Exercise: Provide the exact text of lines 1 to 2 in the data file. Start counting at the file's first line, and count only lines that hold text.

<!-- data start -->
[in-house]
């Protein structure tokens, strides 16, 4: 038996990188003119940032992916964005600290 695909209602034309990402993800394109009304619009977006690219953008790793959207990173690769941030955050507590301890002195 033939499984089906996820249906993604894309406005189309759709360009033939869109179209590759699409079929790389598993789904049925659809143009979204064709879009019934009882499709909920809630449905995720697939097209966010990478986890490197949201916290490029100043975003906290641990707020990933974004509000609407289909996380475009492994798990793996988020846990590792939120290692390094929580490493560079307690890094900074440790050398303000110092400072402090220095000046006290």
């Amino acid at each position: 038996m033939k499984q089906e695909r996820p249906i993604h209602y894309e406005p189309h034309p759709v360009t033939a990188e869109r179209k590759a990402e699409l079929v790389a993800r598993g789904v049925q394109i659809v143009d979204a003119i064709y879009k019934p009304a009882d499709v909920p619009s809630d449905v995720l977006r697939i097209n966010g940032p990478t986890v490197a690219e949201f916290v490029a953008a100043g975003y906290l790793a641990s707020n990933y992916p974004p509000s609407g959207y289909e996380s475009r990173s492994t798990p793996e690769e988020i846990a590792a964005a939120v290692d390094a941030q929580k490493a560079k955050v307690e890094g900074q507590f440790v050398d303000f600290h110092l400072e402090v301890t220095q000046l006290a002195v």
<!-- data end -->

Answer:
[in-house]
């Protein structure tokens, strides 16, 4: 038996990188003119940032992916964005600290 695909209602034309990402993800394109009304619009977006690219953008790793959207990173690769941030955050507590301890002195 033939499984089906996820249906993604894309406005189309759709360009033939869109179209590759699409079929790389598993789904049925659809143009979204064709879009019934009882499709909920809630449905995720697939097209966010990478986890490197949201916290490029100043975003906290641990707020990933974004509000609407289909996380475009492994798990793996988020846990590792939120290692390094929580490493560079307690890094900074440790050398303000110092400072402090220095000046006290």